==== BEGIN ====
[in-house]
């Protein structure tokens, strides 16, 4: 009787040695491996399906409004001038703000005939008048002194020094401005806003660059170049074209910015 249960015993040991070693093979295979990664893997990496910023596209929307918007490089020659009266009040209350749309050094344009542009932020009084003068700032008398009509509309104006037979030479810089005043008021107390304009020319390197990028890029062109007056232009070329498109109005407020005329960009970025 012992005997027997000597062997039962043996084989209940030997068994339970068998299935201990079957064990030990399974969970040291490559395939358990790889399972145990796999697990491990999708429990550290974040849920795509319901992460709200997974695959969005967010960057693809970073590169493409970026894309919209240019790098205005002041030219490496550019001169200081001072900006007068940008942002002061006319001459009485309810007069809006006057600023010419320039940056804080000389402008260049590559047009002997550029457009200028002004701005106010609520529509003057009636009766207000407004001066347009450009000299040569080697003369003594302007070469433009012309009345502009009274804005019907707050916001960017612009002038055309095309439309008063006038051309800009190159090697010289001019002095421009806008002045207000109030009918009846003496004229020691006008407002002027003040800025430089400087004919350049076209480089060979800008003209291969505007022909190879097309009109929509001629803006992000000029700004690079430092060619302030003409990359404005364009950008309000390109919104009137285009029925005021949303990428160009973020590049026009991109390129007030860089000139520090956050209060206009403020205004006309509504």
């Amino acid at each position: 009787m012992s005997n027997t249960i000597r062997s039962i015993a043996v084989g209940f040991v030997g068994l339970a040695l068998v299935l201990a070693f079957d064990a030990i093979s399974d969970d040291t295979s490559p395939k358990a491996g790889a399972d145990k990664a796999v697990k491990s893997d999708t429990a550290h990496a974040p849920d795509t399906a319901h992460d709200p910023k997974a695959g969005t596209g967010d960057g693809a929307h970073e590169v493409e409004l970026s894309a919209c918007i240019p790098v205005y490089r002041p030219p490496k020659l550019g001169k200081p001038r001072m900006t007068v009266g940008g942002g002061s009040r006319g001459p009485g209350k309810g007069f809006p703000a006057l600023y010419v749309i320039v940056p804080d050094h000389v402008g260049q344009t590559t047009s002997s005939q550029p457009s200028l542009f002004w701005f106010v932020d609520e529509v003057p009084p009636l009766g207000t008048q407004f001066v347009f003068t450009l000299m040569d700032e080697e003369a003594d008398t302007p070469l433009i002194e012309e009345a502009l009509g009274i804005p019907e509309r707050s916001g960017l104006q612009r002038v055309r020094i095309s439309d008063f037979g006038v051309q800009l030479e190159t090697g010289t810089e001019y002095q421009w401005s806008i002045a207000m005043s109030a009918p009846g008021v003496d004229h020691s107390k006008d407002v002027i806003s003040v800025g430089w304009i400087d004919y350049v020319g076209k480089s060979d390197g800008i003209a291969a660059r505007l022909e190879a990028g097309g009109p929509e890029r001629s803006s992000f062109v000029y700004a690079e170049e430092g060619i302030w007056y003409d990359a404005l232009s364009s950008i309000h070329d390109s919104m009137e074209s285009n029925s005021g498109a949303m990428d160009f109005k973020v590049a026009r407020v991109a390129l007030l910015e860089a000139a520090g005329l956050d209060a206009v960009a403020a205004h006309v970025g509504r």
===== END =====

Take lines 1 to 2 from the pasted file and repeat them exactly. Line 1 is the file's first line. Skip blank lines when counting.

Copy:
[in-house]
């Protein structure tokens, strides 16, 4: 009787040695491996399906409004001038703000005939008048002194020094401005806003660059170049074209910015 249960015993040991070693093979295979990664893997990496910023596209929307918007490089020659009266009040209350749309050094344009542009932020009084003068700032008398009509509309104006037979030479810089005043008021107390304009020319390197990028890029062109007056232009070329498109109005407020005329960009970025 012992005997027997000597062997039962043996084989209940030997068994339970068998299935201990079957064990030990399974969970040291490559395939358990790889399972145990796999697990491990999708429990550290974040849920795509319901992460709200997974695959969005967010960057693809970073590169493409970026894309919209240019790098205005002041030219490496550019001169200081001072900006007068940008942002002061006319001459009485309810007069809006006057600023010419320039940056804080000389402008260049590559047009002997550029457009200028002004701005106010609520529509003057009636009766207000407004001066347009450009000299040569080697003369003594302007070469433009012309009345502009009274804005019907707050916001960017612009002038055309095309439309008063006038051309800009190159090697010289001019002095421009806008002045207000109030009918009846003496004229020691006008407002002027003040800025430089400087004919350049076209480089060979800008003209291969505007022909190879097309009109929509001629803006992000000029700004690079430092060619302030003409990359404005364009950008309000390109919104009137285009029925005021949303990428160009973020590049026009991109390129007030860089000139520090956050209060206009403020205004006309509504």